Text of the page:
The polysulfide diallyl trisulfide protects the ischemic myocardium by preservation of endogenous hydrogen sulfide and increasing nitric oxide bioavailability

Am J Physiol Heart Circ Physiol. 2012 Jun 1;302(11):H2410-8. doi: 10.1152/ajpheart.00044.2012. Epub 2012 Mar 30.


Diallyl trisulfide (DATS), a polysulfide constituent found in garlic oil, is capable of the release of hydrogen sulfide (H(2)S). H(2)S is a known cardioprotective agent that protects the heart via antioxidant, antiapoptotic, anti-inflammatory, and mitochondrial actions. Here, we investigated DATS as a stable donor of H(2)S during myocardial ischemia-reperfusion (MI/R) injury in vivo. We investigated endogenous H(2)S levels, infarct size, postischemic left ventricular function, mitochondrial respiration and coupling, endothelial nitric oxide (NO) synthase (eNOS) activation, and nuclear E2-related factor (Nrf2) translocation after DATS treatment. Mice were anesthetized and subjected to a surgical model of MI/R injury with and without DATS treatment (200 μg/kg). Both circulating and myocardial H(2)S levels were determined using chemiluminescent gas chromatography. Infarct size was measured after 45 min of ischemia and 24 h of reperfusion. Troponin I release was measured at 2, 4, and 24 h after reperfusion. Cardiac function was measured at baseline and 72 h after reperfusion by echocardiography. Cardiac mitochondria were isolated after MI/R, and mitochondrial respiration was investigated. NO metabolites, eNOS phosphorylation, and Nrf2 translocation were determined 30 min and 2 h after DATS administration. Myocardial H(2)S levels markedly decreased after I/R injury but were rescued by DATS treatment (P < 0.05). DATS administration significantly reduced infarct size per area at risk and per left ventricular area compared with control (P < 0.001) as well as circulating troponin I levels at 4 and 24 h (P < 0.05). Myocardial contractile function was significantly better in DATS-treated hearts compared with vehicle treatment (P < 0.05) 72 h after reperfusion. DATS reduced mitochondrial respiration in a concentration-dependent manner and significantly improved mitochondrial coupling after reperfusion (P < 0.01). DATS activated eNOS (P < 0.05) and increased NO metabolites (P < 0.05). DATS did not appear to significantly induce the Nrf2 pathway. Taken together, these data suggest that DATS is a donor of H(2)S that can be used as a cardioprotective agent to treat MI/R injury.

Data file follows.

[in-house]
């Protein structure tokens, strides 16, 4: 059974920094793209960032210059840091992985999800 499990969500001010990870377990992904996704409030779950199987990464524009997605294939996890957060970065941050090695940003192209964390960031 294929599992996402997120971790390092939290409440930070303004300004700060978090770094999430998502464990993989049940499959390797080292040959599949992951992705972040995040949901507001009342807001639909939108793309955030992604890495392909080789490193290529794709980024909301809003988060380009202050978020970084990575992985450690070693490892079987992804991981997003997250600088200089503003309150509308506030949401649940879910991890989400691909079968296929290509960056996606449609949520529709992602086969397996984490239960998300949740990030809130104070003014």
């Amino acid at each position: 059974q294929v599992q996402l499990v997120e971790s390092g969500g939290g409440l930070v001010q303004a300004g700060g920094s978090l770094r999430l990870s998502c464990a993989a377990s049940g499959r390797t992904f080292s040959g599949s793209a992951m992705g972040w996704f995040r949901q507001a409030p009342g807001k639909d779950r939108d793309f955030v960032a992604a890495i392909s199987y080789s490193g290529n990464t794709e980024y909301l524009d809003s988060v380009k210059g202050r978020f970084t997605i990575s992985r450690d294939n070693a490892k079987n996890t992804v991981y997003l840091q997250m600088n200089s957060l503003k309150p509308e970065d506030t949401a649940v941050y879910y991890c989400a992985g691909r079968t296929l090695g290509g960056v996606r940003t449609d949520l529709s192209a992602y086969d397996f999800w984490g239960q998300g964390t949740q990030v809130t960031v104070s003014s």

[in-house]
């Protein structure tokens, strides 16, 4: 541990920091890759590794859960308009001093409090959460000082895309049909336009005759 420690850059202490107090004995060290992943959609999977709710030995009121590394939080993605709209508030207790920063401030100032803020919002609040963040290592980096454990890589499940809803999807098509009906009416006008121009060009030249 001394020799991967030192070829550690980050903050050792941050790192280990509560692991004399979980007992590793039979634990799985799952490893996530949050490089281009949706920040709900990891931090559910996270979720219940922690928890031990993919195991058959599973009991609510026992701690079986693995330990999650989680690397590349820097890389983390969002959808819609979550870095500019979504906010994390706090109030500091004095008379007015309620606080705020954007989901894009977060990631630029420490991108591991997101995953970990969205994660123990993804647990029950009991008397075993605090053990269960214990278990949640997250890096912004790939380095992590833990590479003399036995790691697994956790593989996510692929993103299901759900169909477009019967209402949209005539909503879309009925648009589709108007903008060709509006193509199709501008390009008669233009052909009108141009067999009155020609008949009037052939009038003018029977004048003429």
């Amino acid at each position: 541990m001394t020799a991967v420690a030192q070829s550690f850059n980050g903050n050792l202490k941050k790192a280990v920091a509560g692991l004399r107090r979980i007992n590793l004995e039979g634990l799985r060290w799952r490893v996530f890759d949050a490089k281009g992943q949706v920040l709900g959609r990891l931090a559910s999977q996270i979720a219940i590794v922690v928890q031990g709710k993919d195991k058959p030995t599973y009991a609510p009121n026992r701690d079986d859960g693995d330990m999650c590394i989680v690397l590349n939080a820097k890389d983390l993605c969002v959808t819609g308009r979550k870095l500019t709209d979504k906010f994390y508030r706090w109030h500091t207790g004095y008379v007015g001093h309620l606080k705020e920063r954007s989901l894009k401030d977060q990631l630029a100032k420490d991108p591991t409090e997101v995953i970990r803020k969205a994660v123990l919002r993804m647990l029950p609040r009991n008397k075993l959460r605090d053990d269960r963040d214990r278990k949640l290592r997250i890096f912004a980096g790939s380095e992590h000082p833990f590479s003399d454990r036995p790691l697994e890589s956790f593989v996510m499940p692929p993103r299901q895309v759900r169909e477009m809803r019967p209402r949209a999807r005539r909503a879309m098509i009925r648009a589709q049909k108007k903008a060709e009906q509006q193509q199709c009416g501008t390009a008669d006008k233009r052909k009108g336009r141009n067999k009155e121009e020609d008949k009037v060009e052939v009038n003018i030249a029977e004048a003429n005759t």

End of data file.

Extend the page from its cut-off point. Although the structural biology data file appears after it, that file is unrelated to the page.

Publication types

  • Research Support, N.I.H., Extramural
  • Research Support, Non-U.S. Gov't

MeSH terms

  • Allyl Compounds / pharmacology
  • Allyl Compounds / therapeutic use*
  • Animals
  • Antioxidants / pharmacology
  • Antioxidants / therapeutic use
  • Dose-Response Relationship, Drug
  • Hydrogen Sulfide / metabolism*
  • Male
  • Mice
  • Mice, Inbred C57BL
  • Mitochondria, Heart / drug effects
  • Mitochondria, Heart / physiology
  • Models, Animal
  • Myocardial Reperfusion Injury / metabolism*
  • Myocardial Reperfusion Injury / prevention & control*
  • Myocardium / metabolism
  • Nitric Oxide / metabolism*
  • Sulfides / pharmacology
  • Sulfides / therapeutic use*
  • Ventricular Function, Left / drug effects
  • Ventricular Function, Left / physiology


  • Allyl Compounds
  • Antioxidants
  • Sulfides
  • diallyl trisulfide
  • Nitric Oxide
  • Hydrogen Sulfide